It may come as a surprise to some that the term “Hoopie” is a derogatory one thought to be an insult worse than "hillbilly" given to residents of West Virginia.
According to history, East Liverpool OH, across the river from WV, began as an important maker of pottery, so much so that it was often referred to as “Potters' Field”.
West Virginia residents looking for work in the area were thought to be only skilled enough to bang together the metal strips that would make the hoops needed for barrel construction.
One legend claims that when Hoopies first saw the HLC on the large smokestack of Homer Laughlin China in Newell, WV, they were scared, thinking it stood for “Hoopies Last Chance.”
But, a news story found in Youngstown’s Sunday Vindicator tells us that Ohio had a fair share of Hoopies residing within its own borders. And one wonders, if West Virginia was so bad, why did they praise their neighbor state and plan a relief outing to Rock Springs Park in 1902.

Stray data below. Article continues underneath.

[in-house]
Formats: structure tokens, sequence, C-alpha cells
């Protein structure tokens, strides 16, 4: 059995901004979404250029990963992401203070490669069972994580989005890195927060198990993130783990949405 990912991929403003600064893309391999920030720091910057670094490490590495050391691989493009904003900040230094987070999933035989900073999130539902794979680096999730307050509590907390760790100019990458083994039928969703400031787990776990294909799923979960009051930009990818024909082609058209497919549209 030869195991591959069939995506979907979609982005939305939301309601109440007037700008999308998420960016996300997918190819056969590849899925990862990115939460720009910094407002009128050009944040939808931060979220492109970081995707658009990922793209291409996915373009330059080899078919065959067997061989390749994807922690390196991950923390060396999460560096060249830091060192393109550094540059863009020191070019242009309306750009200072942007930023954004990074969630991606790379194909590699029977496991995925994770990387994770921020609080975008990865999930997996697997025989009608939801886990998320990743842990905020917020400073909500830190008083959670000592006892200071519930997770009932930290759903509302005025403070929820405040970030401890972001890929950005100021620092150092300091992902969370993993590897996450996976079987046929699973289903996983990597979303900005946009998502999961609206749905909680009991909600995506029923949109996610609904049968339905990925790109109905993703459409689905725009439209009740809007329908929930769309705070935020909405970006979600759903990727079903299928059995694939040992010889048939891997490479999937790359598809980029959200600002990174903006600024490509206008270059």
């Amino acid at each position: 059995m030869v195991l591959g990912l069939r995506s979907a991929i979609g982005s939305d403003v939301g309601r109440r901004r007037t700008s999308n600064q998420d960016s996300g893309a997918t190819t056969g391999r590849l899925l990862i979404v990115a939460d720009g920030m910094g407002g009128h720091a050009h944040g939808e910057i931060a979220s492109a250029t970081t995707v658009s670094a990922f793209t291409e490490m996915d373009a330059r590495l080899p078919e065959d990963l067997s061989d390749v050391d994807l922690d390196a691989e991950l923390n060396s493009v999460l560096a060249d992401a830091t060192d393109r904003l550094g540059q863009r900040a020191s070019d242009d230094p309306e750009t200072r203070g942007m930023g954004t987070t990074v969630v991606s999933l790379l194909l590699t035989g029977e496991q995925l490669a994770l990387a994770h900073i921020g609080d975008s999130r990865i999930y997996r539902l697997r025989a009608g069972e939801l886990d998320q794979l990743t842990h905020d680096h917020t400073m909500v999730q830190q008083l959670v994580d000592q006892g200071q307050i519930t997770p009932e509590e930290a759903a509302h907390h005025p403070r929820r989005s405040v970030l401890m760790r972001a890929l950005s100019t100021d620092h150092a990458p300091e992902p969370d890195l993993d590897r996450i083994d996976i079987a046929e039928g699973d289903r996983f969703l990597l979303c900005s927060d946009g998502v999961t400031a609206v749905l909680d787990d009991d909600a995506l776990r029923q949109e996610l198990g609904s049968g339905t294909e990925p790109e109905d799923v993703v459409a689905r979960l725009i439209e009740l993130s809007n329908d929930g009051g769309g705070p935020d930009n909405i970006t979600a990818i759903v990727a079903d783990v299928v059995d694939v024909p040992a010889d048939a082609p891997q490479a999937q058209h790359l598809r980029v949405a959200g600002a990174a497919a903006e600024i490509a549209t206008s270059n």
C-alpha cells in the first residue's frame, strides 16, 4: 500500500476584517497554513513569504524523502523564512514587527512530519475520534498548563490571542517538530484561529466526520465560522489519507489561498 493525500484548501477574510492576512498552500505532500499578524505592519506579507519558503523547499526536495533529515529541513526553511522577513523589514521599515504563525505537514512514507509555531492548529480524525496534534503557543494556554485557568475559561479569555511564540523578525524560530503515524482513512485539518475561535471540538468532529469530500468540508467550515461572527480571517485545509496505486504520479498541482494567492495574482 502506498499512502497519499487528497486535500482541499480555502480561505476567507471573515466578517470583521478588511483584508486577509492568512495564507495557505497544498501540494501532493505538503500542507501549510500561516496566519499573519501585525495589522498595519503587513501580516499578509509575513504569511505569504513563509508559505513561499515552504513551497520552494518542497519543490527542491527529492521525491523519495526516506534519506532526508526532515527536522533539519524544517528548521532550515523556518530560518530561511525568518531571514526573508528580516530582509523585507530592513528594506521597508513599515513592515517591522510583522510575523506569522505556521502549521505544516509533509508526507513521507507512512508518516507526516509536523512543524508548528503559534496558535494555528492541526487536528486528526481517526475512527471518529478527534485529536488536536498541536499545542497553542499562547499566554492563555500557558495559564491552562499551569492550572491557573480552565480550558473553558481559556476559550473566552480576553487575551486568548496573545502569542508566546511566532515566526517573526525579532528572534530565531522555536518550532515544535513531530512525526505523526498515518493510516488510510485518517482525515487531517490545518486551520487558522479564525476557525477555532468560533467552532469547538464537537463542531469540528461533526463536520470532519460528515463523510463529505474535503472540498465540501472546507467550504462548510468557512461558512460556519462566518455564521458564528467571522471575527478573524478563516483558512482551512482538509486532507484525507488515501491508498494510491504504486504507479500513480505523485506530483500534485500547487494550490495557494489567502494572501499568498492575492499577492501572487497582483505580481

The Sunday Vindicator - Youngstown, Ohio - May 4, 1902
EXCURSION TO BE RUN BY RELIEF ASSOCIATIONS CONNECTED WITH YOUNGSTOWN WORKS
Steel Hoop People Go to Rock Springs
The Relief Association of the American Steel Hoop company decided last evening to hold its annual outing at Rock Springs Park, at Chester, W. Va., across the Ohio River from East Liverpool, on June 28. The fare for the round trip will be $1. Rock Springs Park is one of the most attractive and delightful resorts in the country, and affords every pleasure for the excursionist. The large pavilion is on high ground and overlooks the Ohio River, and the view is one of beauty. The woodland and hills about the park and the coaster and other attractions make it an ideal place to spend a day.
The pottery industry at East Liverpool will be a treat to the ironworkers.